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Chromosome structural organization/ Mechanisms for chromosome movement Animation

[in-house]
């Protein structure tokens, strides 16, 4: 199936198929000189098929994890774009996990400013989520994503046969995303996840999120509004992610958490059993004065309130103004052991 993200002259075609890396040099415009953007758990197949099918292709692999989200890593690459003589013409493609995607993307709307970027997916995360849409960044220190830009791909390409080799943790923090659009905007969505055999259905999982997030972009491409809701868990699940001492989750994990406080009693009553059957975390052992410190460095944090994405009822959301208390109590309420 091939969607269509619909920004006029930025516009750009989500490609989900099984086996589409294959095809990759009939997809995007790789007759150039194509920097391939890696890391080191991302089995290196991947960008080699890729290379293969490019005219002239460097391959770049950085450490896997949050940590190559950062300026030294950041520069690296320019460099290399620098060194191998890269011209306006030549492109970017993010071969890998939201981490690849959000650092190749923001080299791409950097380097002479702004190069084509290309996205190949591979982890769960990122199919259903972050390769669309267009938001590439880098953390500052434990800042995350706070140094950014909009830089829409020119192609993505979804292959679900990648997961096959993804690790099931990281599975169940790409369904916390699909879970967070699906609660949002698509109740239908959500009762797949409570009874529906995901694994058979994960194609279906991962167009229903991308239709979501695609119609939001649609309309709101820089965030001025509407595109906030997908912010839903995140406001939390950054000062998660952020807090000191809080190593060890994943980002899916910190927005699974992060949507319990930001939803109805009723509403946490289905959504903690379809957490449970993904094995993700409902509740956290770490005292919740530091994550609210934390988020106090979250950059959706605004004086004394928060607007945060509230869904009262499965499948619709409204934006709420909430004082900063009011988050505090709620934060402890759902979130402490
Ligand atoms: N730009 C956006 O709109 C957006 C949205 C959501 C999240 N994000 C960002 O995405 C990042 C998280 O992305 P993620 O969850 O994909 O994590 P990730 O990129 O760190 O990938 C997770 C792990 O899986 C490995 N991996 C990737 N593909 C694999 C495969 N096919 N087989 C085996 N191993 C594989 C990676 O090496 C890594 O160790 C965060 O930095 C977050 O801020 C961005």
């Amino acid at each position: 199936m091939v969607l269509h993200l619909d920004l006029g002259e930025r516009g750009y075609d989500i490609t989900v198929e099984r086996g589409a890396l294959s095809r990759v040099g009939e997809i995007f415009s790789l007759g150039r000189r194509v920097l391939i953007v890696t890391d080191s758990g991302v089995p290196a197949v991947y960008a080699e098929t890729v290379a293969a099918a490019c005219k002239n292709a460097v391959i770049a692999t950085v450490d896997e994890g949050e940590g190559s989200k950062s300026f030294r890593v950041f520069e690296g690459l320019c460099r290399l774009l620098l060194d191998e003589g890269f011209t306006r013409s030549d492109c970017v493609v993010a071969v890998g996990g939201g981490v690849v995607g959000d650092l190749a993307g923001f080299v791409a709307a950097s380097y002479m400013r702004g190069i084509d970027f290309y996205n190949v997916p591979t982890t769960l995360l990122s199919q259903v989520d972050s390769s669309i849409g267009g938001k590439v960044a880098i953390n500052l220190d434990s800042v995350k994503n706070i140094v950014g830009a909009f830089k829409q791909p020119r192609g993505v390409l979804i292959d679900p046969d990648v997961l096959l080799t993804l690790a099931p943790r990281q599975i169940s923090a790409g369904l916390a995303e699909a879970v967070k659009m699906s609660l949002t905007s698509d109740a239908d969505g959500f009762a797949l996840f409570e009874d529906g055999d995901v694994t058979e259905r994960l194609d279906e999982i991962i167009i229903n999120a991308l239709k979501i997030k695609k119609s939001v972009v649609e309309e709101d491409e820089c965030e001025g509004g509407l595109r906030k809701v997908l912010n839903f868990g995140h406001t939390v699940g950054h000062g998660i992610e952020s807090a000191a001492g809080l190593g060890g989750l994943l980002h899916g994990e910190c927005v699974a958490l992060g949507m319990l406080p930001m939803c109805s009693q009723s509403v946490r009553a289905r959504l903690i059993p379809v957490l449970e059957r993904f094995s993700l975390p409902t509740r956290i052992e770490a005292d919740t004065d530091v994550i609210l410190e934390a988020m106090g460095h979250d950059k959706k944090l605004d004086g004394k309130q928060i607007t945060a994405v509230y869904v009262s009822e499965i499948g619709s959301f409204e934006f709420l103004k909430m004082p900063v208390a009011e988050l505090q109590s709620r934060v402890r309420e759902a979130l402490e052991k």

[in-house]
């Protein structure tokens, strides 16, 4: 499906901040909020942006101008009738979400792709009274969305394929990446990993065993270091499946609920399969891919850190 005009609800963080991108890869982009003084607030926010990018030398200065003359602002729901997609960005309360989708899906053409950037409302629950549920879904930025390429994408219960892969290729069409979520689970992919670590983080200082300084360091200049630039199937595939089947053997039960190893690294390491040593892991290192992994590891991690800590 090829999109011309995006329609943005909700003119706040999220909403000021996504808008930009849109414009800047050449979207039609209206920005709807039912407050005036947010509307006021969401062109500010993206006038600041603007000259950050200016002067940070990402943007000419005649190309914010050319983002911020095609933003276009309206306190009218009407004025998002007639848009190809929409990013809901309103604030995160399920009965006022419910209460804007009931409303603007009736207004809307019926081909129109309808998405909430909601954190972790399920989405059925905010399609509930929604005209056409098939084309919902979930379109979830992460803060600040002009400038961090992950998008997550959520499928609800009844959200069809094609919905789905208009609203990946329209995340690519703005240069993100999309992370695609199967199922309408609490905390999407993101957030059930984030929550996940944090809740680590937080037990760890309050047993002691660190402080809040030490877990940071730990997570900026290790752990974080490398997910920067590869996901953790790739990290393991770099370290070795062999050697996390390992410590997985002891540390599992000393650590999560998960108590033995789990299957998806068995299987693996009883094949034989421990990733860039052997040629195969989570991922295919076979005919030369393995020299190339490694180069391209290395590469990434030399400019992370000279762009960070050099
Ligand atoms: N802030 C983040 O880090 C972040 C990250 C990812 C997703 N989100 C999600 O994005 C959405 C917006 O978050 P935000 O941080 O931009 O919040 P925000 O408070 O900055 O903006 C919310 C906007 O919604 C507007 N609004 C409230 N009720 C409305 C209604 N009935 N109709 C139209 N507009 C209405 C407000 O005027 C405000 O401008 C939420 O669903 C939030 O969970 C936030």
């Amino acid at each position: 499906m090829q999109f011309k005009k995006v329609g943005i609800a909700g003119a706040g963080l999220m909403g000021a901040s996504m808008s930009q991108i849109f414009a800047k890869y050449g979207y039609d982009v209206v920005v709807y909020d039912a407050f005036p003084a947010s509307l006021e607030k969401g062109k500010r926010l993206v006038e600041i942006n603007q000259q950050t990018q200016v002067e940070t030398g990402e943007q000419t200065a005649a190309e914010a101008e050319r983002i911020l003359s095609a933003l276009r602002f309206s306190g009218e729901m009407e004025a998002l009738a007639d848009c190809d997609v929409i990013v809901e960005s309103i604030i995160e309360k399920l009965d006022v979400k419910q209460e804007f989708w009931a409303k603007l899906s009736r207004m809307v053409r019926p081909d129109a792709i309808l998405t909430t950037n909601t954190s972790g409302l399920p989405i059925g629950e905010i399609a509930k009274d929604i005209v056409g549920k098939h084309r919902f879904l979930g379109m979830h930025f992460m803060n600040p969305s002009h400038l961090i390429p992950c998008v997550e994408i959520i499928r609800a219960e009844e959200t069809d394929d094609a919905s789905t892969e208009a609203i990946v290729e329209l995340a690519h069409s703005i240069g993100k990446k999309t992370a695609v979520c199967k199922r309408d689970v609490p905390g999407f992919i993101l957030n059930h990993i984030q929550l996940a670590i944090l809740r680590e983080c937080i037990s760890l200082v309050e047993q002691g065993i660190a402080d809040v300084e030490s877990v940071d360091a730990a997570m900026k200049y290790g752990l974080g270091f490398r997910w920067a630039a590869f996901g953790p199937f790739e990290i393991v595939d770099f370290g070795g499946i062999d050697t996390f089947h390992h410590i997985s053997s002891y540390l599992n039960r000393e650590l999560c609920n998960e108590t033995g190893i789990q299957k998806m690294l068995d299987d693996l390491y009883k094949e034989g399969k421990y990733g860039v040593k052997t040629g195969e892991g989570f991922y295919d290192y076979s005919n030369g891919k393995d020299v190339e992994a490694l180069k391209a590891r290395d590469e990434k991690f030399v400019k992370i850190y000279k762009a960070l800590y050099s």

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How the chromosome is organized. At metaphase, the chromosomes are duplicated and are at their most condensed. In each chromosome, two identical sister chromatids are held together at a constricted region called the centromere. When a chromosome is condensed, interactions among chromosomal proteins keep loops of DNA tightly packed into a "super coiled array. On closer examination, we can see that the chromosomal proteins and DNA are organized as a cylindrical fiber. If we immerse a chromosome in saltwater. this fiber loosens up to reveal a beads-on-a-string organization. The string is one molecule of DNA. Each bead is a nucleosome that consists of a DNA molecule looped around a core of histones. Nucleosomes can loosen in controlled ways to give enzymes access to specific DNA regions. At mitotic metaphase, the fully-formed spindle is composed of many microtubules that extend from the poles. Some of these, the kinetochore microtubules, are attached to the kinetochores of each chromosome. Kinetochores are located at the centromeres. At anaphase, sister chromatids separate and are pulled to opposite poles of the cell. During this chromosomal movement, the kinetochore microtubules become progressively shorter. The shortening occurs because the kinetothore disassembles the microtubule into tubulin protein subunits as it passes. A motor protein actively "walks" the kinetochore along the microtubule. The tubulin subunits are reused for later microtubule assembly. The following experiment shows that the kinetochore microtubules are shortened by disassembly rather than by contraction or movement toward the pole. Researchers used a microscopic beam of ultraviolet light to "bleach" a section of the microtubules. As the chromosomes moved toward the pole, the bleached segment did not move, indicating that the microtubules themselves do not move. More recent experiments suggest that kinetochore microtubules may also be disassembled at the poles, contributing to their shortening. In contrast to the kinetochore microtubules, nonkinetochore microtubules of the spindle (those not attached to chromosomes) do move, causing the spindle to lengthen and pushing the poles apart. The lengthening of the spindle contributes to the movement of chromosomes away from each other. In the zone where microtubules from different poles overlap, they are pushed apart by motor proteins "walking" between adjacent microtubules.

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